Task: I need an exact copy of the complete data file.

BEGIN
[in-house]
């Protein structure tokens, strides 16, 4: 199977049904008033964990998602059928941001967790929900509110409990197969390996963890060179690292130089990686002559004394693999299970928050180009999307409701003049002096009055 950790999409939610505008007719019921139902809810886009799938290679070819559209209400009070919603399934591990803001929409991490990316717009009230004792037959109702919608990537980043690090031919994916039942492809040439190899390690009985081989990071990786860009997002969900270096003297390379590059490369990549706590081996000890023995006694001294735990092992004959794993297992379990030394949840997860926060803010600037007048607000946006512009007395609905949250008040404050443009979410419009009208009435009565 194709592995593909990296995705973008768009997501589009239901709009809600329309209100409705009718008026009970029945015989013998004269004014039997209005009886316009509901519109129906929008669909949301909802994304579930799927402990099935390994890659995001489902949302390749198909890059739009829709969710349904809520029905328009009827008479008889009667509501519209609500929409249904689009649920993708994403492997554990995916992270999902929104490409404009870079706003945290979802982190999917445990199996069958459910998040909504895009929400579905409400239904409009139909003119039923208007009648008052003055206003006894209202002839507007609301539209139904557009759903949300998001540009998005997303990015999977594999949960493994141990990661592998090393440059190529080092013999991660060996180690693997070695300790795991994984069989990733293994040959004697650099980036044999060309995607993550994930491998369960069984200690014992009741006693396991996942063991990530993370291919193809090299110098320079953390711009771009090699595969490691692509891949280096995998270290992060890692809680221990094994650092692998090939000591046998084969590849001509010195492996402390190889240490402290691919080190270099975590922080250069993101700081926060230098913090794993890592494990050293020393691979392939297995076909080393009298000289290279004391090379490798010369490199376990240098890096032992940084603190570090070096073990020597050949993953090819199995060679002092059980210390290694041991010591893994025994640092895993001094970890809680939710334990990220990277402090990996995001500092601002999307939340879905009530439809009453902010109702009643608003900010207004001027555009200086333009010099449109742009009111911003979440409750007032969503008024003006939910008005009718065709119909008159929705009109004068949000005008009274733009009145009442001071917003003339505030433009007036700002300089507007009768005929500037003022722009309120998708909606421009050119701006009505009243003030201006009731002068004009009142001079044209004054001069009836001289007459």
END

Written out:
[in-house]
């Protein structure tokens, strides 16, 4: 199977049904008033964990998602059928941001967790929900509110409990197969390996963890060179690292130089990686002559004394693999299970928050180009999307409701003049002096009055 950790999409939610505008007719019921139902809810886009799938290679070819559209209400009070919603399934591990803001929409991490990316717009009230004792037959109702919608990537980043690090031919994916039942492809040439190899390690009985081989990071990786860009997002969900270096003297390379590059490369990549706590081996000890023995006694001294735990092992004959794993297992379990030394949840997860926060803010600037007048607000946006512009007395609905949250008040404050443009979410419009009208009435009565 194709592995593909990296995705973008768009997501589009239901709009809600329309209100409705009718008026009970029945015989013998004269004014039997209005009886316009509901519109129906929008669909949301909802994304579930799927402990099935390994890659995001489902949302390749198909890059739009829709969710349904809520029905328009009827008479008889009667509501519209609500929409249904689009649920993708994403492997554990995916992270999902929104490409404009870079706003945290979802982190999917445990199996069958459910998040909504895009929400579905409400239904409009139909003119039923208007009648008052003055206003006894209202002839507007609301539209139904557009759903949300998001540009998005997303990015999977594999949960493994141990990661592998090393440059190529080092013999991660060996180690693997070695300790795991994984069989990733293994040959004697650099980036044999060309995607993550994930491998369960069984200690014992009741006693396991996942063991990530993370291919193809090299110098320079953390711009771009090699595969490691692509891949280096995998270290992060890692809680221990094994650092692998090939000591046998084969590849001509010195492996402390190889240490402290691919080190270099975590922080250069993101700081926060230098913090794993890592494990050293020393691979392939297995076909080393009298000289290279004391090379490798010369490199376990240098890096032992940084603190570090070096073990020597050949993953090819199995060679002092059980210390290694041991010591893994025994640092895993001094970890809680939710334990990220990277402090990996995001500092601002999307939340879905009530439809009453902010109702009643608003900010207004001027555009200086333009010099449109742009009111911003979440409750007032969503008024003006939910008005009718065709119909008159929705009109004068949000005008009274733009009145009442001071917003003339505030433009007036700002300089507007009768005929500037003022722009309120998708909606421009050119701006009505009243003030201006009731002068004009009142001079044209004054001069009836001289007459």